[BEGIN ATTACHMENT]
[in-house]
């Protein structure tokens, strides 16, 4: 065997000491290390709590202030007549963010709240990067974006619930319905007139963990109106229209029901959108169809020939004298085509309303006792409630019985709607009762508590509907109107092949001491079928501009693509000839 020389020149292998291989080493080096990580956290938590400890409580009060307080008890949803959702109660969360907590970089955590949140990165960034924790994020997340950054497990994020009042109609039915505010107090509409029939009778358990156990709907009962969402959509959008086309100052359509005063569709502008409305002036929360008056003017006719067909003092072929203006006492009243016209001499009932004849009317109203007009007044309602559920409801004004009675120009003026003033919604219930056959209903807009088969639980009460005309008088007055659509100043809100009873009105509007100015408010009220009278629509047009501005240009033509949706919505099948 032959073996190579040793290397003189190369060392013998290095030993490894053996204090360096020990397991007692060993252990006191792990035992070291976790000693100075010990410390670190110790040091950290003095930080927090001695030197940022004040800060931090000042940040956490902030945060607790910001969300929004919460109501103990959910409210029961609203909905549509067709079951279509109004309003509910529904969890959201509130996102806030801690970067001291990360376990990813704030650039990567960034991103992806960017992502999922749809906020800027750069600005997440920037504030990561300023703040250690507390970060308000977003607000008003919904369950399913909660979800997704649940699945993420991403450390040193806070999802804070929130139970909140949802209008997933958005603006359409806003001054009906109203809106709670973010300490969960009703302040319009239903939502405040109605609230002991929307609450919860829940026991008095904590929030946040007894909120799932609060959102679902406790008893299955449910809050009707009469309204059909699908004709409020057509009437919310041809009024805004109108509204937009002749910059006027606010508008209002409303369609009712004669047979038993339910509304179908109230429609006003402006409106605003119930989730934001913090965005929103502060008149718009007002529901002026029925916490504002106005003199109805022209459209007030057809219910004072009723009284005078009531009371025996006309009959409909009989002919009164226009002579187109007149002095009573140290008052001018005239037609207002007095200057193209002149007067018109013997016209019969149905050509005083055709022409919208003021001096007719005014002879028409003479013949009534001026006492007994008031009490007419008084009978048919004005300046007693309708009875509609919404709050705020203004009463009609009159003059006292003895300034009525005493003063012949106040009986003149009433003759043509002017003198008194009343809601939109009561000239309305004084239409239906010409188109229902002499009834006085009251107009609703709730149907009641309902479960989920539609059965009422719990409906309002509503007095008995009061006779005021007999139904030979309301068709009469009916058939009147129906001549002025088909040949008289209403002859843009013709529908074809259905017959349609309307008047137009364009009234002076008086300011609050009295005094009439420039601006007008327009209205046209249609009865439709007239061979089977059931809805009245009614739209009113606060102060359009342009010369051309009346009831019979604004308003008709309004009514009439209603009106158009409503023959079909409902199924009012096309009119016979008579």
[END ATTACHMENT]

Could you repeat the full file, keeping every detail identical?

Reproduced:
[in-house]
């Protein structure tokens, strides 16, 4: 065997000491290390709590202030007549963010709240990067974006619930319905007139963990109106229209029901959108169809020939004298085509309303006792409630019985709607009762508590509907109107092949001491079928501009693509000839 020389020149292998291989080493080096990580956290938590400890409580009060307080008890949803959702109660969360907590970089955590949140990165960034924790994020997340950054497990994020009042109609039915505010107090509409029939009778358990156990709907009962969402959509959008086309100052359509005063569709502008409305002036929360008056003017006719067909003092072929203006006492009243016209001499009932004849009317109203007009007044309602559920409801004004009675120009003026003033919604219930056959209903807009088969639980009460005309008088007055659509100043809100009873009105509007100015408010009220009278629509047009501005240009033509949706919505099948 032959073996190579040793290397003189190369060392013998290095030993490894053996204090360096020990397991007692060993252990006191792990035992070291976790000693100075010990410390670190110790040091950290003095930080927090001695030197940022004040800060931090000042940040956490902030945060607790910001969300929004919460109501103990959910409210029961609203909905549509067709079951279509109004309003509910529904969890959201509130996102806030801690970067001291990360376990990813704030650039990567960034991103992806960017992502999922749809906020800027750069600005997440920037504030990561300023703040250690507390970060308000977003607000008003919904369950399913909660979800997704649940699945993420991403450390040193806070999802804070929130139970909140949802209008997933958005603006359409806003001054009906109203809106709670973010300490969960009703302040319009239903939502405040109605609230002991929307609450919860829940026991008095904590929030946040007894909120799932609060959102679902406790008893299955449910809050009707009469309204059909699908004709409020057509009437919310041809009024805004109108509204937009002749910059006027606010508008209002409303369609009712004669047979038993339910509304179908109230429609006003402006409106605003119930989730934001913090965005929103502060008149718009007002529901002026029925916490504002106005003199109805022209459209007030057809219910004072009723009284005078009531009371025996006309009959409909009989002919009164226009002579187109007149002095009573140290008052001018005239037609207002007095200057193209002149007067018109013997016209019969149905050509005083055709022409919208003021001096007719005014002879028409003479013949009534001026006492007994008031009490007419008084009978048919004005300046007693309708009875509609919404709050705020203004009463009609009159003059006292003895300034009525005493003063012949106040009986003149009433003759043509002017003198008194009343809601939109009561000239309305004084239409239906010409188109229902002499009834006085009251107009609703709730149907009641309902479960989920539609059965009422719990409906309002509503007095008995009061006779005021007999139904030979309301068709009469009916058939009147129906001549002025088909040949008289209403002859843009013709529908074809259905017959349609309307008047137009364009009234002076008086300011609050009295005094009439420039601006007008327009209205046209249609009865439709007239061979089977059931809805009245009614739209009113606060102060359009342009010369051309009346009831019979604004308003008709309004009514009439209603009106158009409503023959079909409902199924009012096309009119016979008579």